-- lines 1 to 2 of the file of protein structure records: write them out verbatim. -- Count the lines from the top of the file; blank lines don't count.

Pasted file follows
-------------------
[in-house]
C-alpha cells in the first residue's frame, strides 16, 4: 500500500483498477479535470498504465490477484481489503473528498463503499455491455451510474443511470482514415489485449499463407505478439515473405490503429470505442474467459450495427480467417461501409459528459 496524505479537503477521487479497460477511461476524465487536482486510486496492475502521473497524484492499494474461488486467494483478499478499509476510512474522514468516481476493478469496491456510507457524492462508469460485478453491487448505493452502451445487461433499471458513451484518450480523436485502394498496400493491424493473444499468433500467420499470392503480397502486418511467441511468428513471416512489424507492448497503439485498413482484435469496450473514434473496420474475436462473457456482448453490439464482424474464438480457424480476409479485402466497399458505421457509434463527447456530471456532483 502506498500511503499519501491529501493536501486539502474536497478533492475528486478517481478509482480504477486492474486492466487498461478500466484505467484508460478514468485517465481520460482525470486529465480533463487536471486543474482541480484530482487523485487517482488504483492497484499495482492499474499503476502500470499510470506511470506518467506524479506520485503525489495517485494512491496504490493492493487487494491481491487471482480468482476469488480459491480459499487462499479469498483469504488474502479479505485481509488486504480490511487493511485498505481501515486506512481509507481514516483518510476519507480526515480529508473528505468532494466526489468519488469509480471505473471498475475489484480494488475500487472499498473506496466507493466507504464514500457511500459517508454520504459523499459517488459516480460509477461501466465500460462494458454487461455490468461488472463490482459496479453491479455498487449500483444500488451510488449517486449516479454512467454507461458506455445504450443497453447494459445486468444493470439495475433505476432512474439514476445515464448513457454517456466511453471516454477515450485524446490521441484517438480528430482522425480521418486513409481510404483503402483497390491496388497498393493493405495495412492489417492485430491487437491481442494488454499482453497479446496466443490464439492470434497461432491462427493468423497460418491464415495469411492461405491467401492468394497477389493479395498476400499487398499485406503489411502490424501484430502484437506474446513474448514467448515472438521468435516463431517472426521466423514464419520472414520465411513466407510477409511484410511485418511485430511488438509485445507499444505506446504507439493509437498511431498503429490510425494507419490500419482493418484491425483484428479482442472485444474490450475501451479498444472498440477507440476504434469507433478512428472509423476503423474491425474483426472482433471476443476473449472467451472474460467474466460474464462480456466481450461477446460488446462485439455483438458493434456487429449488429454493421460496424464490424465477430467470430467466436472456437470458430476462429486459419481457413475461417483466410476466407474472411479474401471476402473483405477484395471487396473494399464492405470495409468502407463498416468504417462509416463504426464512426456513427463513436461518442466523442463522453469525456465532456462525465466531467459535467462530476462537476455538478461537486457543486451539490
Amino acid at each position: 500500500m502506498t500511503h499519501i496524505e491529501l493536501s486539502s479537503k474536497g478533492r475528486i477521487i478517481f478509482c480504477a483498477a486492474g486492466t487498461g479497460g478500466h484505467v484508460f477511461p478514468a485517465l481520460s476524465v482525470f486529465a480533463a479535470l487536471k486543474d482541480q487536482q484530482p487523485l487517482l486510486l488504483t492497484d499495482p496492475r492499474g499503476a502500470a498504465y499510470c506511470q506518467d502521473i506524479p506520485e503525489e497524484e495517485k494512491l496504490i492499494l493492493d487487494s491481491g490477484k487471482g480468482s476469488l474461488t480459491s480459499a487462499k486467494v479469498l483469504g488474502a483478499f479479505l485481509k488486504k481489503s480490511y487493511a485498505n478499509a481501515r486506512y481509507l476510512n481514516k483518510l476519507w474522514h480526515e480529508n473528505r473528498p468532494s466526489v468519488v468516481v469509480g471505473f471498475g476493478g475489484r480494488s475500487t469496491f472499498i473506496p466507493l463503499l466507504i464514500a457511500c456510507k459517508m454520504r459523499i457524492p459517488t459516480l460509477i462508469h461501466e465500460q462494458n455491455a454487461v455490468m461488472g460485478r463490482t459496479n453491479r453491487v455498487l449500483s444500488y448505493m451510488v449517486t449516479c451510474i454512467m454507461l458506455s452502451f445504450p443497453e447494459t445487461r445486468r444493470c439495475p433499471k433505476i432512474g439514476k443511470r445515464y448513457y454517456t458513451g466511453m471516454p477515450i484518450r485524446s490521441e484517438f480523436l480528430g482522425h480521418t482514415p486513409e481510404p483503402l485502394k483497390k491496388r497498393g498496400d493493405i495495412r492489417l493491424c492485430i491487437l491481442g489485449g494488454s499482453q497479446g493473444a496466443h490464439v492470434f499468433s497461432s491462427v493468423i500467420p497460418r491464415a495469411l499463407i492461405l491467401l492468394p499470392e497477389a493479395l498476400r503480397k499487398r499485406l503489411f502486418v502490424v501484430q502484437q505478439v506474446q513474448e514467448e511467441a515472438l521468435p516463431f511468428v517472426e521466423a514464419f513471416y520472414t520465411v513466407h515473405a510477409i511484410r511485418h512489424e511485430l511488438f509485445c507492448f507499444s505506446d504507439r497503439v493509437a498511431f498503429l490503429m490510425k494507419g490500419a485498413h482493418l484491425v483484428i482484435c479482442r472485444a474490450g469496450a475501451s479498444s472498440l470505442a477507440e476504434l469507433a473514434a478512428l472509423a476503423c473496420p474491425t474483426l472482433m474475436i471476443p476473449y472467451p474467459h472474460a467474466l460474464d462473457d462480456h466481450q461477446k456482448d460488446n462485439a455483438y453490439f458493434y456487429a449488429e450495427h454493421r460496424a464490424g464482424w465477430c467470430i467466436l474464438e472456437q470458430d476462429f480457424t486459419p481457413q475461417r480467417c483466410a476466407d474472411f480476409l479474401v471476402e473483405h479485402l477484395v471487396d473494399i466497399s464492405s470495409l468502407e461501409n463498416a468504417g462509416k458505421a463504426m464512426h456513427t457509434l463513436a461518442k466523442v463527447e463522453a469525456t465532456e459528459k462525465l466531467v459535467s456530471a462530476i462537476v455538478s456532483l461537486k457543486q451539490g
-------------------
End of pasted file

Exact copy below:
[in-house]
C-alpha cells in the first residue's frame, strides 16, 4: 500500500483498477479535470498504465490477484481489503473528498463503499455491455451510474443511470482514415489485449499463407505478439515473405490503429470505442474467459450495427480467417461501409459528459 496524505479537503477521487479497460477511461476524465487536482486510486496492475502521473497524484492499494474461488486467494483478499478499509476510512474522514468516481476493478469496491456510507457524492462508469460485478453491487448505493452502451445487461433499471458513451484518450480523436485502394498496400493491424493473444499468433500467420499470392503480397502486418511467441511468428513471416512489424507492448497503439485498413482484435469496450473514434473496420474475436462473457456482448453490439464482424474464438480457424480476409479485402466497399458505421457509434463527447456530471456532483 502506498500511503499519501491529501493536501486539502474536497478533492475528486478517481478509482480504477486492474486492466487498461478500466484505467484508460478514468485517465481520460482525470486529465480533463487536471486543474482541480484530482487523485487517482488504483492497484499495482492499474499503476502500470499510470506511470506518467506524479506520485503525489495517485494512491496504490493492493487487494491481491487471482480468482476469488480459491480459499487462499479469498483469504488474502479479505485481509488486504480490511487493511485498505481501515486506512481509507481514516483518510476519507480526515480529508473528505468532494466526489468519488469509480471505473471498475475489484480494488475500487472499498473506496466507493466507504464514500457511500459517508454520504459523499459517488459516480460509477461501466465500460462494458454487461455490468461488472463490482459496479453491479455498487449500483444500488451510488449517486449516479454512467454507461458506455445504450443497453447494459445486468444493470439495475433505476432512474439514476445515464448513457454517456466511453471516454477515450485524446490521441484517438480528430482522425480521418486513409481510404483503402483497390491496388497498393493493405495495412492489417492485430491487437491481442494488454499482453497479446496466443490464439492470434497461432491462427493468423497460418491464415495469411492461405491467401492468394497477389493479395498476400499487398499485406503489411502490424501484430502484437506474446513474448514467448515472438521468435516463431517472426521466423514464419520472414520465411513466407510477409511484410511485418511485430511488438509485445507499444505506446504507439493509437498511431498503429490510425494507419490500419482493418484491425483484428479482442472485444474490450475501451479498444472498440477507440476504434469507433478512428472509423476503423474491425474483426472482433471476443476473449472467451472474460467474466460474464462480456466481450461477446460488446462485439455483438458493434456487429449488429454493421460496424464490424465477430467470430467466436472456437470458430476462429486459419481457413475461417483466410476466407474472411479474401471476402473483405477484395471487396473494399464492405470495409468502407463498416468504417462509416463504426464512426456513427463513436461518442466523442463522453469525456465532456462525465466531467459535467462530476462537476455538478461537486457543486451539490